Couldn’t agree more Eric. This is my theory.
Advertising is the creation of the 20th century Mass economy – Mass Production – Mass Media – Mass Marketing.
In this economy:
- Content was scarce
- Distribution was controlled
- Consumer attention was abundant
Advertising works great in this economy because consumers lacked choice.
Flash forward to the 21st century where the Mass economy doesn’t exist any more. It’s more like the fragmentation or social economy.
In this economy:
- Content is abundant and free
- Distribution is totally open
- Consumer attention is scarce (severely overloaded)
- Social engagement is the new Content
Advertising doesn’t work in this economy because consumers have limitless choice. Who’s going to choose advertising? Give a user a TiVo and what do they do? Consumers are also spending proportionally more time (attention) in social engagement rather than content consumption.
Eric is right we need to start exploring some new models. I think those models will be based on consumer intent, social influence and community engagement.Read More
Apparently their is no obscenity filter on the new Facebook Page Status feature. Users can post profanity that hits both the Page and the Fan’s Newsfeeds.
We were testing this out today with Microsoft. We sent out a link to a “win and Xbox promotion” and look what came back.
Here’s the page:
Here’s the Fan Newsfeed.
Don’t think companies or brands will be too happy with this. Imagine trying to manually moderate comments made to every status update.Read More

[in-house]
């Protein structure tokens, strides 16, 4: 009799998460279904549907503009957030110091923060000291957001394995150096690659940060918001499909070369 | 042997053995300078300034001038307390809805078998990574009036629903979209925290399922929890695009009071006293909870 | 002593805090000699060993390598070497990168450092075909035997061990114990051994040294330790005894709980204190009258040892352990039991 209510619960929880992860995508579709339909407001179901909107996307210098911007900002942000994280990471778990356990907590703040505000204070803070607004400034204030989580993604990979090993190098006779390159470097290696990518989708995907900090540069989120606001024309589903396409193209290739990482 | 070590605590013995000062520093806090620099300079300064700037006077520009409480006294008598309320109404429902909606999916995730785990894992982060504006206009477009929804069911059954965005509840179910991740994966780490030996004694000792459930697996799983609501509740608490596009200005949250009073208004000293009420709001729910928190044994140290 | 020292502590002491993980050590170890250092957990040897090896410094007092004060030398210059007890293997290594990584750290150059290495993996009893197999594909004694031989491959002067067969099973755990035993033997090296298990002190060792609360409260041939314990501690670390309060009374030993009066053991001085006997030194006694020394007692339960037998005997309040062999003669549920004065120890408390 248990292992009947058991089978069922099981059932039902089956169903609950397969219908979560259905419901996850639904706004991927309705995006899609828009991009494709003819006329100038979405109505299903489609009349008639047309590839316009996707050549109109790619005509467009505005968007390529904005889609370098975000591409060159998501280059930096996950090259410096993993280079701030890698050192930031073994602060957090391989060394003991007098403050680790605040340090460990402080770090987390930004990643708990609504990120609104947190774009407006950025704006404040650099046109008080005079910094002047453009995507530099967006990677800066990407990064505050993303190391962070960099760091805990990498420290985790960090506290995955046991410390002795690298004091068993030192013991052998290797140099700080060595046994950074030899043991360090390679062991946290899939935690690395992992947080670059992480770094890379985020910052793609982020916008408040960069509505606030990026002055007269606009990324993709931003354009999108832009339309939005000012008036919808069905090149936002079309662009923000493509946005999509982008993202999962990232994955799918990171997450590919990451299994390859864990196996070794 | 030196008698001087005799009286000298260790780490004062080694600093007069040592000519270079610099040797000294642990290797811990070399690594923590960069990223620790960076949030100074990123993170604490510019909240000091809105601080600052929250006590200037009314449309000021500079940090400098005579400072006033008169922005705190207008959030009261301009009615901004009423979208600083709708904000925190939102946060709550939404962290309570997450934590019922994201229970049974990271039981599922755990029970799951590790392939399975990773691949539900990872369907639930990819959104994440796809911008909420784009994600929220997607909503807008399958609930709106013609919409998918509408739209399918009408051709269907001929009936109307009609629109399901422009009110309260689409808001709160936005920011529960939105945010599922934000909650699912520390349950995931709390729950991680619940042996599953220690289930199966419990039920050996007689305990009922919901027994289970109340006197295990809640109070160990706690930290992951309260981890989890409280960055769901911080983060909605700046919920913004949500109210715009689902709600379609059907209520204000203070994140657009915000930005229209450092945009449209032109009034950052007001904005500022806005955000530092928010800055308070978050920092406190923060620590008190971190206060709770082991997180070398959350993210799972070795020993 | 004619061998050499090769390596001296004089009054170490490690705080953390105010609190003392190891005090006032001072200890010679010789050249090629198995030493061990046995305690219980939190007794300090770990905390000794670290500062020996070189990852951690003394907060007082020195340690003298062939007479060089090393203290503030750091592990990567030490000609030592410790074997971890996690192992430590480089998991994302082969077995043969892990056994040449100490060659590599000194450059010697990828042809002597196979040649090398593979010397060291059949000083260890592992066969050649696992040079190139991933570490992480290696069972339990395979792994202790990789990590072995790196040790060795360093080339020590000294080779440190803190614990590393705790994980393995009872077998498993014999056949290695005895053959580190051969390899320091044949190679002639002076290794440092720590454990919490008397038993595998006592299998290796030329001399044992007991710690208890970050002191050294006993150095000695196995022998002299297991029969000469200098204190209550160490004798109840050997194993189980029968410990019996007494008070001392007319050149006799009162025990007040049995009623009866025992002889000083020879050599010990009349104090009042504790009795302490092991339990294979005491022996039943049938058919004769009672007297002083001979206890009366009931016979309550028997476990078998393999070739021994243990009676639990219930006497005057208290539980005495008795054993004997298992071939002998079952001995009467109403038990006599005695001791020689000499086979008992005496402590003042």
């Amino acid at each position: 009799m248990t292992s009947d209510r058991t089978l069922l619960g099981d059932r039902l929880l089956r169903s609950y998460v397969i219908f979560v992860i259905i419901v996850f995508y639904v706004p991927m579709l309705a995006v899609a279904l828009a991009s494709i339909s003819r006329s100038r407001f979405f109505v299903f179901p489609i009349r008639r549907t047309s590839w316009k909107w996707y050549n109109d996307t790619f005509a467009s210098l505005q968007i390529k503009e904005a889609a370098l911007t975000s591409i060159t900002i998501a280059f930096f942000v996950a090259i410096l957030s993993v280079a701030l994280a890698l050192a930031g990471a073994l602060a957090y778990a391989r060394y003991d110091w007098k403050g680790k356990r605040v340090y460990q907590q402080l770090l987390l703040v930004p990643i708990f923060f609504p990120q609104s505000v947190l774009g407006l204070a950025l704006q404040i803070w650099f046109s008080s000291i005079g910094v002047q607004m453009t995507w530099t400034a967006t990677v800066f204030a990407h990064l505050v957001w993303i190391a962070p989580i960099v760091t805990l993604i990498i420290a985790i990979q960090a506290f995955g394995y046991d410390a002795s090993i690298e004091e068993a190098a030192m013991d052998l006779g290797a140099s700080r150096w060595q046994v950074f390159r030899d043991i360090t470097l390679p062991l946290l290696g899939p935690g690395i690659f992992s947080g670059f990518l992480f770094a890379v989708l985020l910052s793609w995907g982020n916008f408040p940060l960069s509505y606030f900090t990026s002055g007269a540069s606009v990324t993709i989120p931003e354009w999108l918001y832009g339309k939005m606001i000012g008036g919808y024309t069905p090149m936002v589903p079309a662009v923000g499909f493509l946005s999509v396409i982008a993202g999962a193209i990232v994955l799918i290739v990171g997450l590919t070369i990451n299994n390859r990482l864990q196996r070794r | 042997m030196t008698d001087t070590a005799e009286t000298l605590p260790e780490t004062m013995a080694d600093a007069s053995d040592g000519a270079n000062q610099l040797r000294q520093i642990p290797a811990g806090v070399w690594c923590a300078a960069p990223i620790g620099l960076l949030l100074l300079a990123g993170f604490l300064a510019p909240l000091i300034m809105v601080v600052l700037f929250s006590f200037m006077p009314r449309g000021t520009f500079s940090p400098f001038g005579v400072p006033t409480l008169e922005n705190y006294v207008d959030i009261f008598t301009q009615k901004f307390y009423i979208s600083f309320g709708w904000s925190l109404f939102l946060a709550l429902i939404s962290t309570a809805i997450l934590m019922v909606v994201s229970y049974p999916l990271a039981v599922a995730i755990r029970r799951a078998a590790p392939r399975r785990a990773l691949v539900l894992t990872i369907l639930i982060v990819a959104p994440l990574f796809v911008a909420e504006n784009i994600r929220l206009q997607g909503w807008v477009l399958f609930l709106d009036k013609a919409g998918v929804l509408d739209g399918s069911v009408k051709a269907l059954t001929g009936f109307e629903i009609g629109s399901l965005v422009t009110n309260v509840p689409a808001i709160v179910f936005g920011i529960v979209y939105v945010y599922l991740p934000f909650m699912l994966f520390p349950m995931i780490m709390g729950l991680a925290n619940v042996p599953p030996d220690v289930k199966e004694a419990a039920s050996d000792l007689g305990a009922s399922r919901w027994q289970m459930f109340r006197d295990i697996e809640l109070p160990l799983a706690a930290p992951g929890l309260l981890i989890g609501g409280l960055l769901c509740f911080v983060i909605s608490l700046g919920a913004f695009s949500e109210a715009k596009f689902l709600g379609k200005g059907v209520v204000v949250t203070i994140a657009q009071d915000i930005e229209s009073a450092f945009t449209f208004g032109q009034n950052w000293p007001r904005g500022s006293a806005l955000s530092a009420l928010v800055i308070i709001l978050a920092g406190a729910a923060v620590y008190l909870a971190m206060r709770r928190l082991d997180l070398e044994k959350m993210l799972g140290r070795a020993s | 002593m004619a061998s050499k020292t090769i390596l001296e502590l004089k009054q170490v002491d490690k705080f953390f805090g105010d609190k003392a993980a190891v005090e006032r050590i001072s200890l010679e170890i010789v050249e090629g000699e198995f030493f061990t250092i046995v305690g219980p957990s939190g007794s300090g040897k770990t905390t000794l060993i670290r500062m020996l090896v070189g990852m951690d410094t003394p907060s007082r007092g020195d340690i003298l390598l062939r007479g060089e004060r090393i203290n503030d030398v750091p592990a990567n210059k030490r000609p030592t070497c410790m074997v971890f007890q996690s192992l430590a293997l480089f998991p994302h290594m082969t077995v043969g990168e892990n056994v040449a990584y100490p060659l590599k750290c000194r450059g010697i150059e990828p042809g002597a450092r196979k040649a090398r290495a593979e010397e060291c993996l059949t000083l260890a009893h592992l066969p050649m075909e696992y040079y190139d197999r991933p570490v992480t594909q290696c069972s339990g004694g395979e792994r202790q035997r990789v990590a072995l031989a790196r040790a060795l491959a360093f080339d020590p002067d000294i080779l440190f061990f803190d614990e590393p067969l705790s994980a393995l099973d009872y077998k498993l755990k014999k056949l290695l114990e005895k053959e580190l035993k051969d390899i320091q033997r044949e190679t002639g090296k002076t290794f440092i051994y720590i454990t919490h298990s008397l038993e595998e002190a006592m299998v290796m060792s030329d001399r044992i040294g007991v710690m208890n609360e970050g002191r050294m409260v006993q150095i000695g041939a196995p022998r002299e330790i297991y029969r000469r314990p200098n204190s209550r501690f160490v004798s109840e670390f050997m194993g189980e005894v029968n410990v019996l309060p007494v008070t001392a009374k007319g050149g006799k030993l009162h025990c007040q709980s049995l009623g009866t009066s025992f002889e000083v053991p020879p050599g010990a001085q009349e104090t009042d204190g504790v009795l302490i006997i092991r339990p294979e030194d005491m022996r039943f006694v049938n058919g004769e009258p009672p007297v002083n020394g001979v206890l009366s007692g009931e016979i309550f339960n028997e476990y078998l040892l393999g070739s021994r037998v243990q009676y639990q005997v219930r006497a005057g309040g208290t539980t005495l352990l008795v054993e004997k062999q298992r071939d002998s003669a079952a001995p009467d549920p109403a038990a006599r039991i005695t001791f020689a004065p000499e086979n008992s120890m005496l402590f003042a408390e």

Ok, who really thinks this looks better?
Give us back the old look… pretty please!Read More
and one more….
This is something that people in the media world don’t understand. Media in the 20th century was run as a single race–consumption. How much can we produce? How much can you consume? Can we produce more and you’ll consume more? And the answer to that question has generally been yes. But media is actually a triathlon, it ‘s three different events. People like to consume, but they also like to produce, and they like to share.
Although experiencing this via a liner video is somewhat ironic, you must stop what you’re doing right now and watch this video.
From now on, that’s what I’m going to tell them: We’re looking for the mouse. We’re going to look at every place that a reader or a listener or a viewer or a user has been locked out, has been served up passive or a fixed or a canned experience, and ask ourselves, “If we carve out a little bit of the cognitive surplus and deploy it here, could we make a good thing happen?” And I’m betting the answer is yes.
Wow, I’ve been writing about consumer attention scarcity up here the past few years. Clay talks about this concept of cognitive surplus which at the end of the day is reallocated attention from pure consumption to a consume, produce, and share model.
Just like in the Matrix where there is no spoon, in the mass media matrix there is no mouse.
Dude, I’m plugged into all my lifestreams.